The castaways are welcomed to the island by Francis and his family, who are dressed in traditional ceremonial gear. They walk on a really cool ancient stone walkway covered in moss through the jungle until they reach the village, where they see lots of people wearing traditional clothes and doing traditional things. I tend to doubt that this is what things are like every day on this island, as modern conveniences such as electricity and even the internet have now come to Yap. This village is probably more of a tourist destination than anything else, but now everyone in America can think this is how everyone on Yap lives and dresses. Thanks, Survivor! Loopy Erik feels like he's gone back in time. Way back, actually, as he says he half-expected a dinosaur to come out of the woods. Yes, dinosaurs, who were around at the same time as these naturally-occurring huts and villages. There is no dinosaur, but there is a roasted pig/boar thing. And lots of chicken, probably from the KFC downtown. The contestants fill their plates with delicious and their cups with beer. Another guy offers them betel nuts, which make people crazy. Well, not all people. Just people on this show. I think it was the Palau season I worked on where everyone ate betel nuts and acted like that girl in the bar who takes a sip of beer and then announces that she's plastered and staggers all over the place, irritating everyone. But that's how people on this show act after one bite of betel nut, which isn't even as strong as coffee and which children can eat without turning into spazzes.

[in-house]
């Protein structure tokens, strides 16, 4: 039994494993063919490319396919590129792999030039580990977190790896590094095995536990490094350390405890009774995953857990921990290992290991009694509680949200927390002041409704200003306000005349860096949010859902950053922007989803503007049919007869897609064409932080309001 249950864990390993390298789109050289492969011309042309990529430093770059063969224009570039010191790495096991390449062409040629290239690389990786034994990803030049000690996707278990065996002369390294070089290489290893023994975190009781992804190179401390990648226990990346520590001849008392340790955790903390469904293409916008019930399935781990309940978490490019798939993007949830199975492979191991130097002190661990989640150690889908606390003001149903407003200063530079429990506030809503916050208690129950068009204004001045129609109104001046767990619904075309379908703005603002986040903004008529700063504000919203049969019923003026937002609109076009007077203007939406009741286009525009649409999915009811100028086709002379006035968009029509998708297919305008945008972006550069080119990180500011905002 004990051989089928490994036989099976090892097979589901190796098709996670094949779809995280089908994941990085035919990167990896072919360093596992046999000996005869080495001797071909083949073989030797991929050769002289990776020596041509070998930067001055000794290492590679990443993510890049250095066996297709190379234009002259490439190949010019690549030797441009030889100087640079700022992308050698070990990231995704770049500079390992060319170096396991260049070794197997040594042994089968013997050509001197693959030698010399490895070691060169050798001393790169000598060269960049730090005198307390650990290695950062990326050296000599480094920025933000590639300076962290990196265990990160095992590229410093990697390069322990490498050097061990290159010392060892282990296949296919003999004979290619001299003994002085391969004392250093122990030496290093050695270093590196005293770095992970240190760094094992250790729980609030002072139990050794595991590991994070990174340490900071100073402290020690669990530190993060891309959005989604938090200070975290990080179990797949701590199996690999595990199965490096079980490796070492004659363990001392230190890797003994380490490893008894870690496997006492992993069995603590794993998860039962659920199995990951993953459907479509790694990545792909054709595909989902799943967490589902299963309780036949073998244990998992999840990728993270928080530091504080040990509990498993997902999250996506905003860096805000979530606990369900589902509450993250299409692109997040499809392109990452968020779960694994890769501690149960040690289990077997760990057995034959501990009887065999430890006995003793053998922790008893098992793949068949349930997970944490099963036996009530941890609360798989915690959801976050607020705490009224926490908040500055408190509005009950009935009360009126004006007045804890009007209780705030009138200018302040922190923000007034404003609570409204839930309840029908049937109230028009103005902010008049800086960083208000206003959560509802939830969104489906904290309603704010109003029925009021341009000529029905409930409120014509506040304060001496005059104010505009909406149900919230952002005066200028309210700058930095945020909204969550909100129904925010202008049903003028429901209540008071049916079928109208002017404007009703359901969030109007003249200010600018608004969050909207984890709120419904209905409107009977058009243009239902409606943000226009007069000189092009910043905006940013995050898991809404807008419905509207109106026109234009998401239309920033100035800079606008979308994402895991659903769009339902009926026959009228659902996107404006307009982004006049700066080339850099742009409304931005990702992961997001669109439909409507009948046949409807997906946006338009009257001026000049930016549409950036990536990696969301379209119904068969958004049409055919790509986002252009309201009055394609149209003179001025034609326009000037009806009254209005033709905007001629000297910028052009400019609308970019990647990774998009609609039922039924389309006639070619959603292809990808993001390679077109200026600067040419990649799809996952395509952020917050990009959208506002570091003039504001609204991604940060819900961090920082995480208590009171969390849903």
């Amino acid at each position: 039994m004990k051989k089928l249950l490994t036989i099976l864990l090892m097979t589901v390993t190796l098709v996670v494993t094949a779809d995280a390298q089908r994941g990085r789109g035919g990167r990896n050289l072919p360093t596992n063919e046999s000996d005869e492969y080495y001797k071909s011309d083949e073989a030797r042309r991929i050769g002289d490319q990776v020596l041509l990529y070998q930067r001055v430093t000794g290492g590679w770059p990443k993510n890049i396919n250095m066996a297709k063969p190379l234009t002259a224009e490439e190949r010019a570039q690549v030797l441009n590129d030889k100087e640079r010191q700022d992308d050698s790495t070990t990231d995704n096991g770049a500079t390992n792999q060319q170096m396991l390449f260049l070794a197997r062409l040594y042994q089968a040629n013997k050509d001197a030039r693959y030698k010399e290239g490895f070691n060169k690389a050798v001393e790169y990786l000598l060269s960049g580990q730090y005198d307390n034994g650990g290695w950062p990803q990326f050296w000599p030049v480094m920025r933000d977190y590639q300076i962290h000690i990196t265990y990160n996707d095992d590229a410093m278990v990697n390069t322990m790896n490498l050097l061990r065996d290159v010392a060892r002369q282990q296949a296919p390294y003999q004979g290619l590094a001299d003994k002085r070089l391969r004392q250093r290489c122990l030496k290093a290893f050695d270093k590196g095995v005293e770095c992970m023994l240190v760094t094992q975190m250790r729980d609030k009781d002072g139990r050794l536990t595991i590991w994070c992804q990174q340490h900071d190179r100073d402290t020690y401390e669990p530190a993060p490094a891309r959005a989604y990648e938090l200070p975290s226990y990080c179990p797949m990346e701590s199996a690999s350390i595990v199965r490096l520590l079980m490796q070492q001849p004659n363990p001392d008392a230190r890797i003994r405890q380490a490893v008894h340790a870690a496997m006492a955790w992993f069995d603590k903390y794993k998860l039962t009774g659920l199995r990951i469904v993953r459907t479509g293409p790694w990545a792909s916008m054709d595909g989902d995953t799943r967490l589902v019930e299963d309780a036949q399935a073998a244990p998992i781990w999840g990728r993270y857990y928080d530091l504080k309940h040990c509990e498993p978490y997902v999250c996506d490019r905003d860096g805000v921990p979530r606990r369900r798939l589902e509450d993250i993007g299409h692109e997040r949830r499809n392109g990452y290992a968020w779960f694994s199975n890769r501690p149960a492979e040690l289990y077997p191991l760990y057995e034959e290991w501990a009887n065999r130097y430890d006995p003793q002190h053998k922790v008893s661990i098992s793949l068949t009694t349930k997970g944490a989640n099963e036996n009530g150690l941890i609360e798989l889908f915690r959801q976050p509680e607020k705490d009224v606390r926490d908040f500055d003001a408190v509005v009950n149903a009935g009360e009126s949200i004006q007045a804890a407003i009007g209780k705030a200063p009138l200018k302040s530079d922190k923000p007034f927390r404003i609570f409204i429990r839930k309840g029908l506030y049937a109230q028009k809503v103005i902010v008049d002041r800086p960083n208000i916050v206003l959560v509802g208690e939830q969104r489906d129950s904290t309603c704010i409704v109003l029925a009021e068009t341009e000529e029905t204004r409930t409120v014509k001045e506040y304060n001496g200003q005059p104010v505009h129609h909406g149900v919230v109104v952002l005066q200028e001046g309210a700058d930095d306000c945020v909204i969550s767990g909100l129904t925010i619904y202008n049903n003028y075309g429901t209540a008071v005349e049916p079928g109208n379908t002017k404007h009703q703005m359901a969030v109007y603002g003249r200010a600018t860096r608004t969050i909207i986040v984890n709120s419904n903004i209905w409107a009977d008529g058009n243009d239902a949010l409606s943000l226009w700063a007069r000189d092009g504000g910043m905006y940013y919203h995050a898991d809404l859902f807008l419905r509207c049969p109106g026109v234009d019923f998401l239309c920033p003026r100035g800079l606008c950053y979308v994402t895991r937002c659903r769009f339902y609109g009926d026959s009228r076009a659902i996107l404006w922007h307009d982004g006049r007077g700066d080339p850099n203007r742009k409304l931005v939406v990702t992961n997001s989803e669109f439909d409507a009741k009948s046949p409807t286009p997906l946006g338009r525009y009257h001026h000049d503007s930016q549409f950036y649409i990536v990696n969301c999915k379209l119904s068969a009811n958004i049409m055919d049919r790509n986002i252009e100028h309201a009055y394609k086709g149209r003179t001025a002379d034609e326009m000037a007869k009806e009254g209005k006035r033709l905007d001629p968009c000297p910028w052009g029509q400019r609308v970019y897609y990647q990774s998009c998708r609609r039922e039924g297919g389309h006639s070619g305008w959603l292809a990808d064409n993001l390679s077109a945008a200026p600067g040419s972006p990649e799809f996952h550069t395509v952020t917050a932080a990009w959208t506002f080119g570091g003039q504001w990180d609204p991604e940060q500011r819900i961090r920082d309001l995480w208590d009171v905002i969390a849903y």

Erik takes in the sights, which include a guy climbing a tree to retrieve betel nuts and so many topless women. "I'm sitting there ready to eat my food and the lunch lady doesn't have a shirt on," he reports. I'm sure she's thrilled to be called a "lunch lady." That's what you get for preparing a feast for American assholes who compare everything to high school. "Oh my gooood," Erik mutters to himself. I'm sorry, but even though they're all blurry, I can still tell you that these aren't exactly sexy boobs. Go watch some National Geographic and jerk off, child. "That's the most boobs I've probably seen in my whole life," Erik admits. The children of the village then engage in a tribal dance and song that involves whacking sticks together. Erik helpfully summarizes it as "some legend about their culture." "That was amazing," Erik says while wandering around aimlessly. Ozzy tells us that he loves going places with Erik because Erik is a naïve child who hasn't seen much of the world and so everything is new and awesome to him. We see Erik playing with a little kid, which was cute. Then he tries to learn the stick choreography from one of the dancers. He has trouble and requests betel nut. Yeah, that'll help. Erik reports that the betel nut relaxed him: "maybe too much." Sure enough, when night falls and everyone is sleeping in the super-special traditional hut for visiting dignitaries, Erik has to barf off the side. I'll bet the people of Yap were thrilled to discover that in the morning. Hooray for culture!